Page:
by Swami Vivekananda  (another perspective)

Maybe so, but I cannot help but think that we are left mostly as memories . . .  and some things we made.

Fly safely my father

Tuesday, March 09, 2010

Almost Gone

You are only there to help.  Cricket and Gary are up from Texas and Gary is a woodworker -- makes furniture and such from mesquite and cedar wood.  You get the chainsaw to cut a tree in the north woods which has a burl about six feet from the ground , found by ginny previously, growing off of a black oak. Tree is near the size of that shown here but the burl is maybe three-quarters as big. Woodworkers go nuts over these since the woodgrain inside is beautifully swirled and colored.  And any type of tree can grow these  burls since they are the product of some sort of injury or assault to the trees' exterior.
You make a cut to the tree high so as to lessen the cutting necessary to release the burl.  Tree is going to fall to the East I predict, Gary says to the West.  You make the first cut on the West side, then go over to the other side where, after a cut into the tree, the saw is pinched in the cut..  You are too distracted trying to free the saw or turn it off to consider the next move; not realizing that the saw is pinched because the tree is falling the way you predicted!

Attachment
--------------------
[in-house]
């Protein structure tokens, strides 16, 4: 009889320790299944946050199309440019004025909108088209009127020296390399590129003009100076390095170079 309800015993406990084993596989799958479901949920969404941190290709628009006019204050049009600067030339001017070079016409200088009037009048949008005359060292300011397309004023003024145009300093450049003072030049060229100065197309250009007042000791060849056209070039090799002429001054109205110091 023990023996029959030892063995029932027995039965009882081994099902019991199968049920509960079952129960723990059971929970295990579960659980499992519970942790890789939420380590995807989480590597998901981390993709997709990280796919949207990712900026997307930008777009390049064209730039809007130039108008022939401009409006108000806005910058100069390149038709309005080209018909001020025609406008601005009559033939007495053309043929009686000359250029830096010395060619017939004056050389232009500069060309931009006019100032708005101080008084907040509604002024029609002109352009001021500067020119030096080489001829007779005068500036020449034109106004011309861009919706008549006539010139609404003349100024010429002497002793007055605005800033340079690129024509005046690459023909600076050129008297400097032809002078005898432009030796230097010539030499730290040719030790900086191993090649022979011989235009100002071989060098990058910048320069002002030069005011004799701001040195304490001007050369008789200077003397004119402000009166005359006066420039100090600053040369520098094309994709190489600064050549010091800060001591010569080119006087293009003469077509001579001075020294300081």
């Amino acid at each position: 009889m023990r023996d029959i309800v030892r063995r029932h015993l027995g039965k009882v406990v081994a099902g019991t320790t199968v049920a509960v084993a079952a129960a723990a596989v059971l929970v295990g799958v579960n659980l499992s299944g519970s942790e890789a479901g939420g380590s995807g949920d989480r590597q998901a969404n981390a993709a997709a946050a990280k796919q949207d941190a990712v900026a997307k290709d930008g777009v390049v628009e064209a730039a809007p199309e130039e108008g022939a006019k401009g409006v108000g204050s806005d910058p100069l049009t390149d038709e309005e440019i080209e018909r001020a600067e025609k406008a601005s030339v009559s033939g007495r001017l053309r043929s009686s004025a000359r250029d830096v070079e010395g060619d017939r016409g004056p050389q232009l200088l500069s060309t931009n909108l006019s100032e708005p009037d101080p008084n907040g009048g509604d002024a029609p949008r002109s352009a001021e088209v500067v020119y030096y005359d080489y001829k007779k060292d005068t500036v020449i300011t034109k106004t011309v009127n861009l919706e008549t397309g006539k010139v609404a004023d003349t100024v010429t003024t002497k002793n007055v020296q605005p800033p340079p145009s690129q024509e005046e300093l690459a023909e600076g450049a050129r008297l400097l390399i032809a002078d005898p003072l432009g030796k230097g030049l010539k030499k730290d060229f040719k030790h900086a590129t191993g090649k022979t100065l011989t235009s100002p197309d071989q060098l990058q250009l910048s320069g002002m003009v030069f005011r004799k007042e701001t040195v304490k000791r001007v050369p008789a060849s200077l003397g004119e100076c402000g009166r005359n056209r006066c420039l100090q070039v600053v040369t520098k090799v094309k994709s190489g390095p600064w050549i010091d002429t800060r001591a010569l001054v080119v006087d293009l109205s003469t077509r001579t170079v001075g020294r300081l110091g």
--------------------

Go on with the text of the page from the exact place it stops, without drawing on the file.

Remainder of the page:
You feel a strong push from the left (gary), reel to the right but remain standing.  A soundless mass of dark tree lightly brushes by your left shoulder on its way down as if a shadowy hand has brushed a fly from your arm.
You are one  arms-length away from being gone.
You later  try not to think of the bad outcome; or let it flow through once then forget it -- best not to dwell on a messy situation.  As it occurs during meditation, let it pass -- let it flow then let it go.
Just another thought to watch without reaction or tensity.

All you can say later  is:  I had better get a bowl out of this deal . . .

The burl can be cut into a thin veneer and made into a wood-surface upon any type of furniture.
This is called a "bachelors chest" and has the thin burl layer attached to the desktop and drawer fronts.

Friday, February 12, 2010

The First Google